Atomic operations using sync/atomic package – GoLang

by sagacity

We have seen sync. Mutex and sync.RWMutexconcepts in our previous blogs and we’ve also seen various examples associated to them. They all are used to resolve contention amongst the contesting go-routines.

As we’ve seen through all these three episodes, these synchronization primitives are used to guard critical sections and also ensure the reliability of CRUD operations around common data-stores and global variables.

However, for global variables, in particular, there’re very good synchronization primitives made available by the first class package in GoLang. This package is sync/atomic.

Let’s go through a practical scenario. Let’s assume there’re certain IOT devices need to be commissioned in the area where 24 hours surveillance is promised. Each device needs to be tagged with the following format: dd-mm-yyyy:hh-mm-ss-mmm:gid Where dd-mm-yyyy:hh-mm-ss-mmm is the time signature – up through milliseconds – of the time when
the device is commissioned. And gid is a unique number that resembles auto_increment or says sequence column level constraint of a db table. This means each device needs a GID that has to be unique. One way, as we’ve seen in the 1st blog of this series, is to use sync. Mutex, i.e., create a global unsigned integer variable and use a sync. Mutex variable to guard the same. We’ve studied this approach and also done some hands-on coding around the same. However, the exactly same functionality is provided by the first class package sync/atomic of GoLang.

This exactly what the package itself says, “Package atomic provides low-level atomic memory primitives useful for implementing synchronization algorithms.” The package is full of such exported functions that help to achieve exactly what we’ve stated in the above mentioned example.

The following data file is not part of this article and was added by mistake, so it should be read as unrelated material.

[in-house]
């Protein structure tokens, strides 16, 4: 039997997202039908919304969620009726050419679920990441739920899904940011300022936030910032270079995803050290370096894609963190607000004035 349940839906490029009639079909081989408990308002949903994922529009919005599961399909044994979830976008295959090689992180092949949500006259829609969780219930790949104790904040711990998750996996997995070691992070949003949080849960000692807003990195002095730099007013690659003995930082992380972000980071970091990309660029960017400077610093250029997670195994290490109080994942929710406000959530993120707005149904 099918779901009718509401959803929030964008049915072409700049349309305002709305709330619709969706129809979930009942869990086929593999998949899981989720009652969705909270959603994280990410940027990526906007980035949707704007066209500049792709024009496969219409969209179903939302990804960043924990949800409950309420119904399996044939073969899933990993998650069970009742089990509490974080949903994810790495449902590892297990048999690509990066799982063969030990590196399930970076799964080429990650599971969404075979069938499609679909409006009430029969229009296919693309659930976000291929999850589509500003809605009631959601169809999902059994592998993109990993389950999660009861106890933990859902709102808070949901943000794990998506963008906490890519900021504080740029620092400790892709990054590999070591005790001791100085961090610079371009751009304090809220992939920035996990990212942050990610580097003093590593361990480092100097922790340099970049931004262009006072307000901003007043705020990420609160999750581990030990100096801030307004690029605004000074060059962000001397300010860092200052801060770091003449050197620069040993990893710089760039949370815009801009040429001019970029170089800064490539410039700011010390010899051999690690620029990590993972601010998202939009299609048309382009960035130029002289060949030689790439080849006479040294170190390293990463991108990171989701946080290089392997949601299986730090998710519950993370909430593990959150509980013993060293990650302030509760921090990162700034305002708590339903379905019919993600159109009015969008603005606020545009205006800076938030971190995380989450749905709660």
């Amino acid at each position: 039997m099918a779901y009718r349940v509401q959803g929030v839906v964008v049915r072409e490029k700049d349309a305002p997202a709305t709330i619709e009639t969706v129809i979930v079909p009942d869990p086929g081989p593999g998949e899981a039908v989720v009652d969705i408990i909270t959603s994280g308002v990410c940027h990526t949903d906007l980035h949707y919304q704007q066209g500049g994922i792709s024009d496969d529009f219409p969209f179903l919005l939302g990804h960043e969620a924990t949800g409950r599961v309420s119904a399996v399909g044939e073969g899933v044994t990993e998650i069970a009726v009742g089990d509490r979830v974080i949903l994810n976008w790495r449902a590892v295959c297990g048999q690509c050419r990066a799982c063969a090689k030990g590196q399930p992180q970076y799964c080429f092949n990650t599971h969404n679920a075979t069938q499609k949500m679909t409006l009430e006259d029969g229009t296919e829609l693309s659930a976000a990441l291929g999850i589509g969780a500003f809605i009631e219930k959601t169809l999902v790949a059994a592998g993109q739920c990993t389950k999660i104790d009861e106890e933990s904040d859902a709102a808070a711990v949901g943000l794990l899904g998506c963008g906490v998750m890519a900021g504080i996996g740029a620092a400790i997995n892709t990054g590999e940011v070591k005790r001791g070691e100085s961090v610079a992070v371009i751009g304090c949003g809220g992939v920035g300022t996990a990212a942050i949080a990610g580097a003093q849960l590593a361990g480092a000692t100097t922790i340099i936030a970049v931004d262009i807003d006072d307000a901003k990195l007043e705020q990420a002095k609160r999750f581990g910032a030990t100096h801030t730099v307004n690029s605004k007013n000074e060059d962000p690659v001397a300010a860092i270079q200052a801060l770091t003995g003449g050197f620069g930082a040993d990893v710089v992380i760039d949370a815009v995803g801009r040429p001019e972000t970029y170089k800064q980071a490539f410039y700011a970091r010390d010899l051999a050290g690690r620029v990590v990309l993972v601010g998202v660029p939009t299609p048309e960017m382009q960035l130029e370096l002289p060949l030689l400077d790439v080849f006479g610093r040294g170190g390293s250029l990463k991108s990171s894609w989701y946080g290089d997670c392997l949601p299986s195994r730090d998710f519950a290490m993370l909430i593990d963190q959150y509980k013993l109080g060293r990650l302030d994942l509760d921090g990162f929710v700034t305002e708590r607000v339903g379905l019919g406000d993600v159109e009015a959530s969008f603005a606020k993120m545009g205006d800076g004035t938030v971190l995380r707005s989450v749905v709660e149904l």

Let’s have a look what all primitives are provided by sync/atomic package. They’re of following five types of atomic functions for an integer type T, where T is either of int32, int64, uint32, uint64, or uintptr.

func AddT(addr *T, delta T) (new T)
func LoadT(addr *T) (val T)
func StoreT(addr *T, val T)
func SwapT(addr *T, new T) (old T)
func CompareAndSwapT(addr *T, old, new T) (swapped bool)

For instance, AddInt32(), AddUint64(), LoadInt32(), etc..
While AddT are used to update, LoadT are used to read atomically while they’re being updated.

Let’s jump to the code directly to understand how effective these functions are in the context of concurrency.

Example-1: Using AddT
Let’s assume a case where we’re maintaining the number of times a specific handler is invoked. We’ll write a very primitive example to demonstrate the same. This’s a go-routine and resembles an API handler which is executed and an API is invoked from the outside world. We’re kind of attempting to simulate this very situation.
==

package main

import (
	"runtime"
	"sync"
	"fmt"
	"sync/atomic"
	"math/rand"
	"time"
)

var handlerCounter uint64  // defaulted to 0

func randomInt(min int, max int) int {
	if min >= max {
		return -1
	}

	return rand.Intn(max - min + 1) + min
}

func handler(pWG *sync.WaitGroup, id int) {
	for i := 0; i < 4; i++ {
		time.Sleep(time.Duration(randomInt(100, 300)) * time.Millisecond)
		fmt.Printf("go-routine[%d]:  loop: %d,  counter: %02d\n", id, i, atomic.AddUint64(&handlerCounter, 1))
	}
	pWG.Done()
}

func main() {
	runtime.GOMAXPROCS(runtime.NumCPU())  // allocates one logical processor for the scheduler to use

	var wg sync.WaitGroup

	for i := 0; i < 4; i++ {
		wg.Add(1)
		go handler(&wg, i)
	}

	wg.Wait()
	fmt.Printf("handlerCounter: %d\n", handlerCounter)
}
==

I got the following o/p when I executed this code. Your o/p may come out differently. It’s however guaranteed that counter is updated atomically.
o/p:
go-routine[1]: loop: 0, counter: 03
go-routine[1]: loop: 1, counter: 05
go-routine[3]: loop: 0, counter: 01